what planet in the widow’s hand?

Today I give you just one of the searing poems from The Silence that Remains by Palestinian poet, novelist, and journalist Ghassan Zaqtan (1954-), translated by Palestinian-American poet and physician Fady Joudah (1971-).

ghassanres

“That Life”

I’m going to see how they died
I’m going toward that wreckage
going to see them there
tranquil on the hill of engagement

Dear Wednesday’s narcissus, what time is it
what death is it
what planet in the widow’s hand
five or three?

Her dress was blooming
              we were
neglected flowers on her dress

Dear women’s thresholds, how much is a lifetime
what time is a river
how many daggers in the blood
of the whirling storm
five or three?

We let the city play
and rolled our widespread shrouds shut

I’m going to see how they died
I’m going toward that wreckage
going to see their death
hills of the north
wind-rise of the south
I’m going to call them by their names

Only the clotheslines knew of our leaving

My copy of Louder than Heartsthe new and potent collection from Lebanese poet Zeina Hashem Beck, arrived in the mail just last week–and it’s been traveling close by me from room to room ever since.

zeinas-photo

“I Dreamt We Threw Bread Crumbs”

I dreamt we threw bread crumbs
in the sea, waited to catch
a glimpse of our hunger, our hope,
rising out of this dark.

You fished out a tin can;
before we ate it
you told me to listen to the prayer
inside it—our prayer.

You mapped my body in chalk
on the sidewalk. My longing
was ruby-colored. I wore it
around my neck, and everything
was drunkenness and dance, every day
a kind of drowning—

the shawarma on the skewers,
the plastic roses in the children’s hands,
the antennas scribbled across the sky.
Only the clotheslines knew
of our leaving and returning,
and they wept.

I sift the shards of you

This gorgeous poem from the incredible writer, editor, translator, and former tenant lawyer Martín Espada (1957-) moved me in ways I cannot even begin to articulate this morning.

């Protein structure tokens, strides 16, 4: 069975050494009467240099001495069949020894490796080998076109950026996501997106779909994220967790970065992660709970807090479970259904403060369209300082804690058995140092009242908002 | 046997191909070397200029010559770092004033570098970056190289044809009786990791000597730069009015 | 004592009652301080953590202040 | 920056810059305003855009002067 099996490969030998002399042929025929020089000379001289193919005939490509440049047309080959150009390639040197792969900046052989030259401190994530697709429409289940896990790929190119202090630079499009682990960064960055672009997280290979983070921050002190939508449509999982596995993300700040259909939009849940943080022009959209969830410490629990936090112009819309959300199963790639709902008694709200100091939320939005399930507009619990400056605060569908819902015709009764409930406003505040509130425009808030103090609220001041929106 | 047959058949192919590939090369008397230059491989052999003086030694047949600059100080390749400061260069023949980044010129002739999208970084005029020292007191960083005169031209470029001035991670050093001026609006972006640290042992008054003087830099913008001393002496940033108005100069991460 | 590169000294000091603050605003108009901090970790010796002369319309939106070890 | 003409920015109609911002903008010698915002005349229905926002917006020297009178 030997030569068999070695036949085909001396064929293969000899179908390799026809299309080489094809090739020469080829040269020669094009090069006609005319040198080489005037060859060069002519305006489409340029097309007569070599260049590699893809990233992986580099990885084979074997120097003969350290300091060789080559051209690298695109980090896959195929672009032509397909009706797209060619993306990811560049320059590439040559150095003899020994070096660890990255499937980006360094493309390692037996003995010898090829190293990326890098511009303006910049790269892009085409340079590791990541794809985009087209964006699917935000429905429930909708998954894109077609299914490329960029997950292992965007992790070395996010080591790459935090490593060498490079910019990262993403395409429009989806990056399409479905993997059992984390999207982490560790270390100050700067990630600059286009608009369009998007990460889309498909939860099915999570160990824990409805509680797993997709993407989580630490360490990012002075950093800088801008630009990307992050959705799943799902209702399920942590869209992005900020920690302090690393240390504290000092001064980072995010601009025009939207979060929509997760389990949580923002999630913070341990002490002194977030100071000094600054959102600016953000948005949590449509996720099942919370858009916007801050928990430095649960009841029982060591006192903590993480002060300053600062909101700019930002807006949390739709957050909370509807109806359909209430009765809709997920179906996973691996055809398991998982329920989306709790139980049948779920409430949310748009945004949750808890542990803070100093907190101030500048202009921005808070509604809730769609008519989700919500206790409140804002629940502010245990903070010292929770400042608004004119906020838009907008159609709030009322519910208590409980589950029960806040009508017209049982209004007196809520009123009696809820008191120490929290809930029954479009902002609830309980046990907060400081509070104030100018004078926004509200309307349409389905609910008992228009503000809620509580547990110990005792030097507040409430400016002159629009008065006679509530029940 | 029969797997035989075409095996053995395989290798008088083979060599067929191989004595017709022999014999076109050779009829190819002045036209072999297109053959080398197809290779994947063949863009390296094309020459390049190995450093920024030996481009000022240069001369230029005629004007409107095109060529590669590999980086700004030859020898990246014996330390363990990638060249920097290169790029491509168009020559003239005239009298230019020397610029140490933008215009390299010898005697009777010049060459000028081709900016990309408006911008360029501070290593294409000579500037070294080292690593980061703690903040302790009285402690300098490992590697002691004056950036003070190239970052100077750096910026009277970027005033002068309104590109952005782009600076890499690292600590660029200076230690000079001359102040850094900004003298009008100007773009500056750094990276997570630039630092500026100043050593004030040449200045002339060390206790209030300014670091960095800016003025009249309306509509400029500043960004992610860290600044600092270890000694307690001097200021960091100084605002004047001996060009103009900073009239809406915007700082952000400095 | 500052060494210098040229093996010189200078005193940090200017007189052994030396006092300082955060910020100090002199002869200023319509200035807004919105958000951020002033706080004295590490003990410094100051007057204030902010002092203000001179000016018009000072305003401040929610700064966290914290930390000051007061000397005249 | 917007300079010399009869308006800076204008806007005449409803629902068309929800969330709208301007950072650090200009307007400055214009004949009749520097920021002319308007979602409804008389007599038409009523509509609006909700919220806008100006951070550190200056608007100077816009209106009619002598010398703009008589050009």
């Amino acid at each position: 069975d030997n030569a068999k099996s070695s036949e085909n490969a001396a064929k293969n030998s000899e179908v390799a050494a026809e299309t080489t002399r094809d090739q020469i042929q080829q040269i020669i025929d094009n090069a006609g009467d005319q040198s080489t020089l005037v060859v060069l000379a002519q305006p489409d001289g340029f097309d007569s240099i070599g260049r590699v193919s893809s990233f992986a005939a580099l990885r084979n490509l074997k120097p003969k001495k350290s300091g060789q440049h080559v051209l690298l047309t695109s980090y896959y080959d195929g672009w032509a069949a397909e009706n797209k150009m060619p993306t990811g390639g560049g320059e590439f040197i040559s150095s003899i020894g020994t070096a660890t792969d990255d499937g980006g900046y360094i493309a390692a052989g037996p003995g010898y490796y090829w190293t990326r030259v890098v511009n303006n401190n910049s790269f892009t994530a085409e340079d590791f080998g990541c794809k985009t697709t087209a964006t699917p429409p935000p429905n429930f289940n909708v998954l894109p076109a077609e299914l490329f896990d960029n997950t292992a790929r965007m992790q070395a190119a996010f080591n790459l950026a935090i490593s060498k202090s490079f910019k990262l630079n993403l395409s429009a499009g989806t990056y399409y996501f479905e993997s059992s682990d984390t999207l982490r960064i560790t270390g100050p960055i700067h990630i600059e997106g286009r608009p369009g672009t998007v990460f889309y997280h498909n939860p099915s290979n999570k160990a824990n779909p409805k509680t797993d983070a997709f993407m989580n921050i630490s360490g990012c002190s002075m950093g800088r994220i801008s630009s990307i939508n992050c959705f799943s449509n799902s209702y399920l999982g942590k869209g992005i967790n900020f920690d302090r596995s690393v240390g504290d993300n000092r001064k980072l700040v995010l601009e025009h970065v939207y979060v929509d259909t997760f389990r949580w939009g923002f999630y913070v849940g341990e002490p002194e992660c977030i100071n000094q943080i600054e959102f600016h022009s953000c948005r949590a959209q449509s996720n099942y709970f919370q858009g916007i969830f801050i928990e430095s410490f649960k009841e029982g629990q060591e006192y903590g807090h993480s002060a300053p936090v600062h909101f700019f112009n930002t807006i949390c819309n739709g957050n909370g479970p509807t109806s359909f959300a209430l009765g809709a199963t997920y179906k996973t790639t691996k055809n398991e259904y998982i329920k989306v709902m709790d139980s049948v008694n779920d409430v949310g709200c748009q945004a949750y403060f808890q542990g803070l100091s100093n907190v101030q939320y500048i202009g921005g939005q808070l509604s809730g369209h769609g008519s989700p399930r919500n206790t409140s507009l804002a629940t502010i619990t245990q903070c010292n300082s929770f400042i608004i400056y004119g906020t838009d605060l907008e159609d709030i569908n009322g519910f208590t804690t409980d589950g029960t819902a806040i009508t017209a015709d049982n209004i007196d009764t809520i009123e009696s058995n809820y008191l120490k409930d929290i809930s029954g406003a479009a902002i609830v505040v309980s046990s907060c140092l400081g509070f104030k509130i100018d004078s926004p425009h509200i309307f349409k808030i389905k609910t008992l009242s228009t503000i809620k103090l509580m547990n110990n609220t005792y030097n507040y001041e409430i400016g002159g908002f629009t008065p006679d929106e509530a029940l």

martin-espada

“Haunt Me”
              for my father

I am the archaeologist. I sift the shards of you: cufflinks, passport photos,
a button from the March on Washington with a black hand shaking
a white hand, letters in Spanish, your birth certificate from a town high
in the mountains. I cup your silence, and the silence melts like ice in a cup.

I search for you in two yellow Kodak boxes marked Puerto Rico,
Noche Buena, Diciembre 1968. In the 8-millimeter silence the Espadas
gather, elders born before the Spanish American War, my grandfather
on crutches after fracturing his fossil hip, his blind brother on a cane.
You greet the elders and they call you Tato, the name they call you there.
Uncles and cousins sing in a chorus of tongues without sound, vibration
of guitar strings stilled by an unseen hand, maracas shaking empty
of seeds. The camera wobbles from the singers to the television
and the astronauts sending pictures of the moon back to earth.
Down by the river, women still pound laundry on the rocks.

I am eleven again, a boy from the faraway city of ice that felled
my grandfather, startled after the blind man with the cane stroked
my face with his hand dry as straw, crying out Bendito. At the table,
I hear only the silence that rises like the river in my big ears.
You sit next to me, clowning for the camera, tugging the lapels
on your jacket, slicking back your black hair, brown skin darker
from days in the sun. You slide your arm around my shoulder,
your good right arm, your pitching arm, and my moon face radiates,
and the mountain song of my uncles and cousins plays in my head.

Watching you now, my face stings as it stung when my blind great-uncle
brushed my cheekbones, searching for his own face. When you died,
Tato, I took a razor to the movie looping in my head, cutting the scenes
where you curled an arm around my shoulder, all the times you would
squeeze the silence out of me so I could hear the cries and songs again.
When you died, I heard only the silences between us, the shouts belling
the air before the phone went dead, all the words melting like ice in a cup.

That way I could set my jaw and take my mother’s hand at the mortuary,
greet the elders in my suit and tie at the memorial, say all the right words.

Yet my face stings at last. I rewind and watch your arm drape across
my shoulder, over and over. A year ago, you pressed a Kodak slide
of my grandfather into my hand and said: Next time, stay longer.
Now, in the silence that is never silent, I push the chair away
from the table and say to you: Sit down. Tell me everything. Haunt me.